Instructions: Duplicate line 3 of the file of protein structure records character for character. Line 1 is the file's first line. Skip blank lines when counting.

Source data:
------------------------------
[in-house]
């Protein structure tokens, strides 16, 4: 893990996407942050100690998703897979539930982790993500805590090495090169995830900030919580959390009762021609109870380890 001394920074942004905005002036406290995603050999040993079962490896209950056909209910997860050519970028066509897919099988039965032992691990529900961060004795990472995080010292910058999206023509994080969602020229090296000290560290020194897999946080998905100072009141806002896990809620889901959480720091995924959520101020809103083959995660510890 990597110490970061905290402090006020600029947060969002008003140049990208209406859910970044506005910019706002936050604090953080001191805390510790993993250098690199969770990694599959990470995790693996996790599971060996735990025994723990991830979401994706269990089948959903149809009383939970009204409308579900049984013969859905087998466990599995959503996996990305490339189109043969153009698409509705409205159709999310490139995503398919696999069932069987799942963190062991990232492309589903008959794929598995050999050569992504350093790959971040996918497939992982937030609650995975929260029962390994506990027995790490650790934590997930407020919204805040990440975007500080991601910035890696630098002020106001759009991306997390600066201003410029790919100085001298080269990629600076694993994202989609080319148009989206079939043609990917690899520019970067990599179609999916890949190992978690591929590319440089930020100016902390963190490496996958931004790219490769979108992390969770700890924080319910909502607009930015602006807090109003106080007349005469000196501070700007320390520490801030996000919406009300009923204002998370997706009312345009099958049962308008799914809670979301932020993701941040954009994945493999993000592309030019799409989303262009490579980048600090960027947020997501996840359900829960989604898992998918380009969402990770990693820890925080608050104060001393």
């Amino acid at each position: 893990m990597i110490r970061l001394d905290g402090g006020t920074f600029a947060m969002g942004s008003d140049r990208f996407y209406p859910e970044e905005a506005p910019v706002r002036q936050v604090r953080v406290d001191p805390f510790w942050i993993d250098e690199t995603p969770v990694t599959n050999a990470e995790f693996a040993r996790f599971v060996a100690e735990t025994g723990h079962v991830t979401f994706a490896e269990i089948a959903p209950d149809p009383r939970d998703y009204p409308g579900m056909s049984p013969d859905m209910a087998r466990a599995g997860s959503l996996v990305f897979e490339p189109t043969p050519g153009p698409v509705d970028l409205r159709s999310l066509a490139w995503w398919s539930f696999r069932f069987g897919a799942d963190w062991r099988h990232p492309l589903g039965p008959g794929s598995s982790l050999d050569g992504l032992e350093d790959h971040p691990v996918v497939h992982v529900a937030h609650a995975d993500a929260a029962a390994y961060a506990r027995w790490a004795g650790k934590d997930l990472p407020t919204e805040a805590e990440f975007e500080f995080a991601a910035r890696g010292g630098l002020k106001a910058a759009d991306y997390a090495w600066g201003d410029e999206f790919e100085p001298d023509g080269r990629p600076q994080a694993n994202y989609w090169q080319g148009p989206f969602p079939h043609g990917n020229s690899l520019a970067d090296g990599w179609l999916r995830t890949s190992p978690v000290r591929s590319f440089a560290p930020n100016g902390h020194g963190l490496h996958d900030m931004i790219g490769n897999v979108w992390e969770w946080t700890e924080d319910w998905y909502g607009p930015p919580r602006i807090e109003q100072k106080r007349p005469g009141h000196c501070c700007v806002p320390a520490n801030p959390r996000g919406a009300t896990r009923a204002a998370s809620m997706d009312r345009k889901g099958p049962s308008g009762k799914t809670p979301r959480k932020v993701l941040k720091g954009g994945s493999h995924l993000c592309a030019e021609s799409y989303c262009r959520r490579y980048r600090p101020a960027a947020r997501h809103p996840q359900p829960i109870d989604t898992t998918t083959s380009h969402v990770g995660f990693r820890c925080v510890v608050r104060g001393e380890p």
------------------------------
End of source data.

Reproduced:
């Amino acid at each position: 893990m990597i110490r970061l001394d905290g402090g006020t920074f600029a947060m969002g942004s008003d140049r990208f996407y209406p859910e970044e905005a506005p910019v706002r002036q936050v604090r953080v406290d001191p805390f510790w942050i993993d250098e690199t995603p969770v990694t599959n050999a990470e995790f693996a040993r996790f599971v060996a100690e735990t025994g723990h079962v991830t979401f994706a490896e269990i089948a959903p209950d149809p009383r939970d998703y009204p409308g579900m056909s049984p013969d859905m209910a087998r466990a599995g997860s959503l996996v990305f897979e490339p189109t043969p050519g153009p698409v509705d970028l409205r159709s999310l066509a490139w995503w398919s539930f696999r069932f069987g897919a799942d963190w062991r099988h990232p492309l589903g039965p008959g794929s598995s982790l050999d050569g992504l032992e350093d790959h971040p691990v996918v497939h992982v529900a937030h609650a995975d993500a929260a029962a390994y961060a506990r027995w790490a004795g650790k934590d997930l990472p407020t919204e805040a805590e990440f975007e500080f995080a991601a910035r890696g010292g630098l002020k106001a910058a759009d991306y997390a090495w600066g201003d410029e999206f790919e100085p001298d023509g080269r990629p600076q994080a694993n994202y989609w090169q080319g148009p989206f969602p079939h043609g990917n020229s690899l520019a970067d090296g990599w179609l999916r995830t890949s190992p978690v000290r591929s590319f440089a560290p930020n100016g902390h020194g963190l490496h996958d900030m931004i790219g490769n897999v979108w992390e969770w946080t700890e924080d319910w998905y909502g607009p930015p919580r602006i807090e109003q100072k106080r007349p005469g009141h000196c501070c700007v806002p320390a520490n801030p959390r996000g919406a009300t896990r009923a204002a998370s809620m997706d009312r345009k889901g099958p049962s308008g009762k799914t809670p979301r959480k932020v993701l941040k720091g954009g994945s493999h995924l993000c592309a030019e021609s799409y989303c262009r959520r490579y980048r600090p101020a960027a947020r997501h809103p996840q359900p829960i109870d989604t898992t998918t083959s380009h969402v990770g995660f990693r820890c925080v510890v608050r104060g001393e380890p």